This year's Nobel Prizes in Physics have been awarded to Charles Kao, for fiber optics, and Willard Boyle and George Smith, for charge-coupled devices (CCD's, which have replaced film as the go-to way to take pictures). Very worthy selections, which are being justly celebrated in certain quarters as a triumph of practicality. Can't argue with that -- as Chad says, things like the internet (brought to you in part by fiber-optic cables) and digital cameras (often based on CCD's) affect everyone's lives in tangible ways. But they are also important for lovely impractical uses! When I hear "fiber optics" and "CCD's" in the same breath, I am immediately going to think of the Sloan Digital Sky Survey (SDSS), which has provided us with the most detailed map we have of our neighborhood of the universe. Almost a million galaxies, and over 100,000 quasars, baby! How impractical is that?
The SDSS is a redshift survey, which means it's not sufficient to just snap a picture of all those galaxies; you also want to measure their spectra (i.e., break down their light into individual frequencies) to see how much they have been shifted to the red by the cosmological expansion. And you just want the spectra of the galaxies, not the blank parts of the sky in between them. The Sloan technique was to drill giant plates for each patch of sky, with one hole corresponding to the position of every galaxy to be surveyed. (There were a lot of plates.) This image from the Galaxy Zoo blog.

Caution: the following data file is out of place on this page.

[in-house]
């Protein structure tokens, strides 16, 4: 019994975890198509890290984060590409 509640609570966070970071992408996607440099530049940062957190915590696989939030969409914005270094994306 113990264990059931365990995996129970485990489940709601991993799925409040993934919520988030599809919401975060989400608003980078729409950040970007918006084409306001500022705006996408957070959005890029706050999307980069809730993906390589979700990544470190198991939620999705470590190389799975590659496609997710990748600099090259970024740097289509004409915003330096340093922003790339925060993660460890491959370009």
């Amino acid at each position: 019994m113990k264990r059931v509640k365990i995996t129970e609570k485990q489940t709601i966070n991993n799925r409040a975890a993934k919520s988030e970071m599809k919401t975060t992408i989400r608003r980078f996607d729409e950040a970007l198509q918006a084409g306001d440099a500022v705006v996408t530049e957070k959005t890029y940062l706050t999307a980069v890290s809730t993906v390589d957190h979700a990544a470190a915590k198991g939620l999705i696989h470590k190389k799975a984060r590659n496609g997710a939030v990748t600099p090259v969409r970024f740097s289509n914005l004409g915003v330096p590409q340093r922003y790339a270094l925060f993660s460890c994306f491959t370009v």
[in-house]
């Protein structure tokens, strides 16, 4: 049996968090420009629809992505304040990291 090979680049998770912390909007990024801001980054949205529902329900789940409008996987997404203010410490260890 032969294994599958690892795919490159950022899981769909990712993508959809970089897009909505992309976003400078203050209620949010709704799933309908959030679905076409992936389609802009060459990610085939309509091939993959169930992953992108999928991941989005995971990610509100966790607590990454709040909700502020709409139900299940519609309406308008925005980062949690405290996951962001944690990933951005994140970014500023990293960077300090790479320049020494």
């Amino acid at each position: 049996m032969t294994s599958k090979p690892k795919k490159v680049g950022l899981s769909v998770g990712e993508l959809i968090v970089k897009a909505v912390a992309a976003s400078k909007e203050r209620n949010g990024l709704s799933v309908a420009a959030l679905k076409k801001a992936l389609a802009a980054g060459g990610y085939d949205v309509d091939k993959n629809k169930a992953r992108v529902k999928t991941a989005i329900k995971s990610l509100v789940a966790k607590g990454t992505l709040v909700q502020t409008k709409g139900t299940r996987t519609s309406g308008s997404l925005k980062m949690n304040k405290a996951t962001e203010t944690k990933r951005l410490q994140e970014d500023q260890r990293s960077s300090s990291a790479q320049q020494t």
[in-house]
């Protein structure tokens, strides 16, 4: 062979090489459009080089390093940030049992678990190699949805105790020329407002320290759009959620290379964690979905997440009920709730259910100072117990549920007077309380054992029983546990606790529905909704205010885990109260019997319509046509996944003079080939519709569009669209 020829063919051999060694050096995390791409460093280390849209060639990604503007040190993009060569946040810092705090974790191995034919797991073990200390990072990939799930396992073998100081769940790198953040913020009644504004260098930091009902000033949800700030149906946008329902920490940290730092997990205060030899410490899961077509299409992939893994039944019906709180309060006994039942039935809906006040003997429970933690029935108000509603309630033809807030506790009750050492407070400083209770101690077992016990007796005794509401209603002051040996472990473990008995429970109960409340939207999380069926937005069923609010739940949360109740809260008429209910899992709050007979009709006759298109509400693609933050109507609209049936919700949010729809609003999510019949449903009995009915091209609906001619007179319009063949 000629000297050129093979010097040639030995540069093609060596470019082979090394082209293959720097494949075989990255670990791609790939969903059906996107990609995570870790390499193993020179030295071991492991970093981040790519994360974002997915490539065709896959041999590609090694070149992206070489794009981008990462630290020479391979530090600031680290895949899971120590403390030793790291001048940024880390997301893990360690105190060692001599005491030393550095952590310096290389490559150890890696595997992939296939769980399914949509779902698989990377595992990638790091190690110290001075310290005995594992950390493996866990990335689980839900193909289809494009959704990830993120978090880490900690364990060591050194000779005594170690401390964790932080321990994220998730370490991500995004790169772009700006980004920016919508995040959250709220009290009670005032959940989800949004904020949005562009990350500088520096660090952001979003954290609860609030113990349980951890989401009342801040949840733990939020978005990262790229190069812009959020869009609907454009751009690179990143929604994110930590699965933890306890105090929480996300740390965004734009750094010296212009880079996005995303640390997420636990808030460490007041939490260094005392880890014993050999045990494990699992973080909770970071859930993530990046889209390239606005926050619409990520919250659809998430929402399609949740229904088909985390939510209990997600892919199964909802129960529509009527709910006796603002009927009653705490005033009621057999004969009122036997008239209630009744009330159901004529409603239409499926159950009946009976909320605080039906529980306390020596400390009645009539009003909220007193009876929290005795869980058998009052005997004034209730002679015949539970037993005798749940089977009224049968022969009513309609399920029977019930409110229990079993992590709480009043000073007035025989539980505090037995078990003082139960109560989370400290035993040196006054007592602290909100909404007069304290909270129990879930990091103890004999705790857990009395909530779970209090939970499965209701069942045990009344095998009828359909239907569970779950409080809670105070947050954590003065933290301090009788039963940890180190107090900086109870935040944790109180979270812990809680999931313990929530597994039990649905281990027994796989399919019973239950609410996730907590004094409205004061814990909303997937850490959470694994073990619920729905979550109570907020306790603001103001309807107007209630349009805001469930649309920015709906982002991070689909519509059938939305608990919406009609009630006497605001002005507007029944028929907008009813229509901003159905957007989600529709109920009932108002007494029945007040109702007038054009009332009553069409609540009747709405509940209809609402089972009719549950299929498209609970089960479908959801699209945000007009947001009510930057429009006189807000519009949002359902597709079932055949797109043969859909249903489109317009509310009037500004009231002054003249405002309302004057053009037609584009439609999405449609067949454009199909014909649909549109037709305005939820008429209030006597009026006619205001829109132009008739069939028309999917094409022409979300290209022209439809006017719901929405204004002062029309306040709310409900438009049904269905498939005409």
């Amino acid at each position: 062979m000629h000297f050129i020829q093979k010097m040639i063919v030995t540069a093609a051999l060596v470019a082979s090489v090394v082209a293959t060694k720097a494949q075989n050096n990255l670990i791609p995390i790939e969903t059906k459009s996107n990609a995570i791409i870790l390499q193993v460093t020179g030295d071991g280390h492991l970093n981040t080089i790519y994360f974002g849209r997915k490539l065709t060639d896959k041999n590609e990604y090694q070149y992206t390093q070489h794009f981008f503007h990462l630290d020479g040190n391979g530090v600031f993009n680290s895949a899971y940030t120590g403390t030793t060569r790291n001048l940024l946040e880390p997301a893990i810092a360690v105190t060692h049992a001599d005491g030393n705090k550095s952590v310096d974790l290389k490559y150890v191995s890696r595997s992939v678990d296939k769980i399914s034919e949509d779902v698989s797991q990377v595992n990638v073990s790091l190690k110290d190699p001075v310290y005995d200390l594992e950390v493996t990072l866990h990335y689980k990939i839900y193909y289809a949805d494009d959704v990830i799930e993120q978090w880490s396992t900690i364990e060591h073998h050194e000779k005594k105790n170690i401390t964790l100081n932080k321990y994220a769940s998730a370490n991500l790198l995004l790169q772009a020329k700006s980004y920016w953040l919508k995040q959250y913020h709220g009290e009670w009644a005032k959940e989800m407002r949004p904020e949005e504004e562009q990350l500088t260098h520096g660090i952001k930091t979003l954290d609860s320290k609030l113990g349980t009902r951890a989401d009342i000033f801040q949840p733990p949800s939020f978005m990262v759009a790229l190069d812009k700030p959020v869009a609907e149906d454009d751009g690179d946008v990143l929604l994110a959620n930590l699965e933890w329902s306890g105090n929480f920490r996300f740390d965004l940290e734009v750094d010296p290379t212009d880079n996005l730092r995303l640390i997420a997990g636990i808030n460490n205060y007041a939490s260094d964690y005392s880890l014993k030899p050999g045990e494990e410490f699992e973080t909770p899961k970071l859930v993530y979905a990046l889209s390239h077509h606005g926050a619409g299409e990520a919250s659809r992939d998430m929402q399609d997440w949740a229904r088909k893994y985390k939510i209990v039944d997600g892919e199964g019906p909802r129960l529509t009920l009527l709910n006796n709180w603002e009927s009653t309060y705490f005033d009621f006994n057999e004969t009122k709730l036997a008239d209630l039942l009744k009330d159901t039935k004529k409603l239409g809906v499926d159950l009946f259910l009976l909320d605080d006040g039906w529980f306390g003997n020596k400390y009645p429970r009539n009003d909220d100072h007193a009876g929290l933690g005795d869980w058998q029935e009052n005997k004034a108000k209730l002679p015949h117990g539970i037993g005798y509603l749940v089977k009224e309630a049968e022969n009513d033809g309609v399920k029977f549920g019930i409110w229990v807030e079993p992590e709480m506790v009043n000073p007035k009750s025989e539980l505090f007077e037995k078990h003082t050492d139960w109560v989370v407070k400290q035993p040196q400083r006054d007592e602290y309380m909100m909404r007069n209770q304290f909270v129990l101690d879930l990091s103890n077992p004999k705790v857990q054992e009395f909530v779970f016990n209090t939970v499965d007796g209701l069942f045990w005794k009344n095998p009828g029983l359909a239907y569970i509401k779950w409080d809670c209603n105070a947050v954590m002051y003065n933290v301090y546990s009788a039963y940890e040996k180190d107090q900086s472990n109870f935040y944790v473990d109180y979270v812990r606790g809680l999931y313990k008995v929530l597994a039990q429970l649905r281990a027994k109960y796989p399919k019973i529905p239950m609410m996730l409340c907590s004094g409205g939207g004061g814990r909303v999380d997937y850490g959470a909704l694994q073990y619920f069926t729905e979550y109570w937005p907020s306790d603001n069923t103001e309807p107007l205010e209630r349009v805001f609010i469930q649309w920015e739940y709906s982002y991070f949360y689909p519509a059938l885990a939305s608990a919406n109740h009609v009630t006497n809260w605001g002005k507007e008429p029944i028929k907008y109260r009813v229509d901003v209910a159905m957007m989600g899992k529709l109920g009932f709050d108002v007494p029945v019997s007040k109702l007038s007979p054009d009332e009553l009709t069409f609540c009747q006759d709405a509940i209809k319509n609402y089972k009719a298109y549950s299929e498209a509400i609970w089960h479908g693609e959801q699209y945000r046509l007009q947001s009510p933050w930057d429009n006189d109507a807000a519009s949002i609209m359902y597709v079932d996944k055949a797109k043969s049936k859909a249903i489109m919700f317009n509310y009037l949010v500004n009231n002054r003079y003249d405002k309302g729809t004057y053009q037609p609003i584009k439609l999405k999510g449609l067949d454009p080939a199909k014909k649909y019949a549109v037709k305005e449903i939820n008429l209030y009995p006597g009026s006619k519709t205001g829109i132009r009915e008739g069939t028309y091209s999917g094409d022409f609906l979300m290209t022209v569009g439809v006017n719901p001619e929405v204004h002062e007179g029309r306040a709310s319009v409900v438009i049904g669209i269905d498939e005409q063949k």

Then you want to bring that light down to the camera. You guessed it -- fiber-optic cables. Thanks, Dr. Kao.
The camera in question was possibly the most complex camera ever built -- thirty separate CCD's, combining for 120 megapixels in total, all cooled to -80 degrees Celsius. Thanks, Drs. Boyle and Smith.
And the result is -- well, it's pretty, but it doesn't materially affect your standard of living. It's a map of our local neighborhood in the universe. Extremely useful if you'd like to understand something about the evolution of large-scale structure, for example to pin down the properties of dark matter and dark energy.
Also useful for providing a bit of perspective. It's technological advances like those honored in this year's Prize that make it possible for we insignificant sacs of organic matter to stretch our senses out into the universe and understand the much bigger picture of which we are a part.